Cornelius Brown Jr.

Cornelius BROWN Jr. (1667 – 1743) was Alex’s 8th Great Grandfather; one of 512  in this generation of the Miller line.

Cornelius Brown Jr. was born 3 Jun 1667 in Reading, Middlesex, Mass. His parents were Cornelius BROWN Sr. and Sarah LAMSON. He married Susanna STORY 1688 in Lynn, Essex, Mass. Cornelius died 4 Jul 1743 in Ipswich, Essex, Mass.

Susanna Story was born 4 Mar 1664 in Ipswich, Essex, Mass. Her parents were William STORY and Sarah FOSTER. She first married 13 Jul 1681 in Lynn, Essex, Mass to John Clark. Susanna died 9 Jan 1734 in Boxford, Essex, Mass

John Clark was born 2 Nov 1658 in Lynn, Essex, Mass. His parents were William Clark and [__?__], John died 18 Dec 1685 in Lynn, Essex, Mass.

Children of Cornelius and Susanna:

Name Born Married Departed
1. Susanna Brown 6 Mar 1690 in Lynn, Essex, Mass Samuel Cole
3 May 1712 in Lynn, Essex, Mass
29 Jul 1785
Boxford, Essex, Mass.
2. Jemima Brown 17 Dec 1691 in Reading, Middlesex, Mass Daniel Boynton
1 Mar 1721 in Groton, Middlesex, Mass
Mar 1729
Groton, Middlesex, Mass
3. Jeremiah Brown 17 Dec 1691 in Reading, Middlesex, Mass
4. Moses Brown 19 Apr 1694 in Reading, Middlesex, Mass Martha Emmons
15 Apr 1719
5. Aaron Brown 19 Apr 1694 in Reading, Middlesex, Mass Susanna Hovey
30 Dec 1718 Bradford, Essex, Mass
15 Feb 1723
Boxford, Essex, Mass
6. Caleb BROWN 23 Oct 1698 in Lynn, Essex, Mass Elizabeth JEWETT
18 Oct 1722 Rowley, Mass.
23 Nov 1758 in Harvard, Mass.
7. Judah Brown 10 Nov 1700 in Reading, Middlesex, Mass

In 1925 the Brown-Pearl House was acquired by the Boston Museum of Fine Arts and dismantled.  The living area was reconstructed as an exhibit hall – an example of colonial architecture and early domestic life.  It was taken down and stored 10 or 11 years ago when the museum began construction of the new Art of the Americas Wing.

Another relative’s house was also reconstructed in a museum.  The New York Dutch Room  in the New York Metropolitan Museum comes from a house built in 1751 in Bethlehem, New York, for Peter WINNE’s son Daniel Pieter Winne (1720–1800)..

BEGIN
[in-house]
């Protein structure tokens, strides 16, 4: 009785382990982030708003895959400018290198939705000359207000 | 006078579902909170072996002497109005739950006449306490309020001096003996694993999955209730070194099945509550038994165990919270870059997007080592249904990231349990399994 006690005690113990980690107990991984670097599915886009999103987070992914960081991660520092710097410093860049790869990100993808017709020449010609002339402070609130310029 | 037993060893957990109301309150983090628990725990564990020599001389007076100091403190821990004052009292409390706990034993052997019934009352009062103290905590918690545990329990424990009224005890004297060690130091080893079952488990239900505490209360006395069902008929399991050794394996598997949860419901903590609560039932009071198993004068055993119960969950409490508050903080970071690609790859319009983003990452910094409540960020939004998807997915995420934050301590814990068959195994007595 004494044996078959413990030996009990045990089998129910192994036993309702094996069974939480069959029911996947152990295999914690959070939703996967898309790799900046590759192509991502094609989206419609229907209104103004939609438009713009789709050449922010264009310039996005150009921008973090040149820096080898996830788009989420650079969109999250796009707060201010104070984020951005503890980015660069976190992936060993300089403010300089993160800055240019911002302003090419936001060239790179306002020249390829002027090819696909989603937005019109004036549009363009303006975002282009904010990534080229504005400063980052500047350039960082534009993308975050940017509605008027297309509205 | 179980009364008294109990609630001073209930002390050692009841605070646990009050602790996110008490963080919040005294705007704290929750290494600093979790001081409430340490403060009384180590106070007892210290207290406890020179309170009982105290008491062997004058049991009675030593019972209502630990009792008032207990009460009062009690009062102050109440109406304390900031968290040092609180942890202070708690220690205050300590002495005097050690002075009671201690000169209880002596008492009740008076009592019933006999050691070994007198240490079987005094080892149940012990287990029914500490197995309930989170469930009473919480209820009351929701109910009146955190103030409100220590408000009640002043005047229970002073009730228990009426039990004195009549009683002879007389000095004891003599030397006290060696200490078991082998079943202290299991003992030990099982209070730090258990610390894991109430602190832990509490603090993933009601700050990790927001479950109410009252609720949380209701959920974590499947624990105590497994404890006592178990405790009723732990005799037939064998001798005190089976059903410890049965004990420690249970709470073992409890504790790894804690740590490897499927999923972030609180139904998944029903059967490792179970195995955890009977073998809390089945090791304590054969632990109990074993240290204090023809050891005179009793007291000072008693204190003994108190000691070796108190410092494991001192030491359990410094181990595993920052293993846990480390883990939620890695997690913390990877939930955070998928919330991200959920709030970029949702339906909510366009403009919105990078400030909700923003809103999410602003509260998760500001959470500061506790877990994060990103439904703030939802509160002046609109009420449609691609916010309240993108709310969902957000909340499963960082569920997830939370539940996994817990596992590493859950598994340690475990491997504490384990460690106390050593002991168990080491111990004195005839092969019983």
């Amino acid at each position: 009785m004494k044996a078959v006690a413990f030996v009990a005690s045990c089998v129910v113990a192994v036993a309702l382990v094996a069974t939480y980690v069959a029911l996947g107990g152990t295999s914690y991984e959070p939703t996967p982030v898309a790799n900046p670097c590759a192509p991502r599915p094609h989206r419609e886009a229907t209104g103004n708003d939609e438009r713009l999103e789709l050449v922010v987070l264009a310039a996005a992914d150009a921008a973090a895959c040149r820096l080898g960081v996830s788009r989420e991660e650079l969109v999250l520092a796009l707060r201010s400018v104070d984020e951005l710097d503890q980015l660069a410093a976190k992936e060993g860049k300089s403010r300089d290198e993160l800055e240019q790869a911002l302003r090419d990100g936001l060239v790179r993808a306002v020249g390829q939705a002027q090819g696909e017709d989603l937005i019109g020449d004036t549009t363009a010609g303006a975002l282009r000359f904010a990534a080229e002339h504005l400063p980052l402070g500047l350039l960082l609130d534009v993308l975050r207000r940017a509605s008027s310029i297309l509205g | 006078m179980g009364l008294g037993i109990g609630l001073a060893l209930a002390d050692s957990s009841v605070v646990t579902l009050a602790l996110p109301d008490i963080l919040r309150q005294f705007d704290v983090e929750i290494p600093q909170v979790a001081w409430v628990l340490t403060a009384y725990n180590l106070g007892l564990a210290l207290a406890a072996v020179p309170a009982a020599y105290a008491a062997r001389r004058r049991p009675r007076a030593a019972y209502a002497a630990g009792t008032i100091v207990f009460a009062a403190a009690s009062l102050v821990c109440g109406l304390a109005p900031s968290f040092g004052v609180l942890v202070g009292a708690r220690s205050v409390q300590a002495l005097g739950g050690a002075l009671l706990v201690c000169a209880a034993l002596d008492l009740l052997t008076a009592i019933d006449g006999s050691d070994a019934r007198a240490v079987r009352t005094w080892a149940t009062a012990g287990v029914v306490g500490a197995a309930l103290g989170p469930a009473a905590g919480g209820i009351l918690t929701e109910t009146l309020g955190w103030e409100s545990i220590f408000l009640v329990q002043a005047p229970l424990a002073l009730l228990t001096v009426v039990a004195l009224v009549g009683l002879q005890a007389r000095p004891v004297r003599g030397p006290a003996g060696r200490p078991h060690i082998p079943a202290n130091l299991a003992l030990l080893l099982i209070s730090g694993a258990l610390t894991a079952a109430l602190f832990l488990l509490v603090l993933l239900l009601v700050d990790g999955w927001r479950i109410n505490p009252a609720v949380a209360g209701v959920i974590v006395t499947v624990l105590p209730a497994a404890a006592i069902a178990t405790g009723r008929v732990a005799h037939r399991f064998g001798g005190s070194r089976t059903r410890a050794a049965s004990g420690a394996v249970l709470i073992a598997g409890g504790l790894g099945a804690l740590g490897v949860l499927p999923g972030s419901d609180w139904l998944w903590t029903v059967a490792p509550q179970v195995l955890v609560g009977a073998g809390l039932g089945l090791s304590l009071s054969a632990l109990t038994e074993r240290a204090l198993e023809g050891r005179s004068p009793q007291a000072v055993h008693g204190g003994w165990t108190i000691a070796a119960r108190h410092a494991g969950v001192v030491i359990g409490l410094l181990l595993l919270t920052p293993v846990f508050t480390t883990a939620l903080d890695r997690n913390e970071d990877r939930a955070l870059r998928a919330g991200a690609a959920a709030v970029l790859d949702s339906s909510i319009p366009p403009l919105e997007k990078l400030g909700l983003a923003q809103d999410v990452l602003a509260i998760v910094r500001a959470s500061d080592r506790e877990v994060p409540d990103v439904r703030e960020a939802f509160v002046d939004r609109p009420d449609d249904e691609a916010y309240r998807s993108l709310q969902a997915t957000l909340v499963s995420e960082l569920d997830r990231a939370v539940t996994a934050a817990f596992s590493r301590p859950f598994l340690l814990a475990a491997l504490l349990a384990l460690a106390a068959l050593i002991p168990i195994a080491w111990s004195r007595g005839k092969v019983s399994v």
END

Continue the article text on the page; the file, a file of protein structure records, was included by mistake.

On Nov. 20th, 2010, the new wing was opened to the public and the Brown–Pearl Hall is again on display as a gallery in the lowest level of the new wing.

Brown Pearl Hall in Boston Museum of Fine Art

The woodwork in this room came from a house built by Cornelius Brown, a farmer, and his wife Susannah in Boxford, a small town in Essex County, north of Boston before the American Revolution. In 1738, the house passed to Richard Pearl and descended in his family until it was dismantled. The heavy oak framework, pine sheathing (or wall boards), and large fireplace are characteristic of houses of its day.

This would have been the central living space of the house, called the “hall.” Here, the family would conduct important matters of cooking, eating, and sleeping. It is clear from the imported pottery on the table that this house belonged to a well-to-do family. Imported items signal the shift in Puritan culture towards material prosperity. As New England seaport towns grew and prospered before the Revolution, successful citizens called upon the arts to express and enhance their new mode of life.

A little bit of history as excerpted from Norton Lee Bretz’ “Family Tree of John Pearl” (with additional comments in italics):

“John Pearl’s youngest son Richard  purchased the house, barn, and land from Cornelius Brown in 1737.   Mention was made in the deed of 175 acres of this land previously purchased by Richard.  Mr. Brown was allowed to live in the house until May 20 of that year.  It was on a narrow winding road near West Boxford.  Near the time of its purchase, Richard built a grist mill in the rear of the house, the first in the parish.  Major additions were put on the house in 1725 and in 1843 when an abandoned parish church was patched onto the building.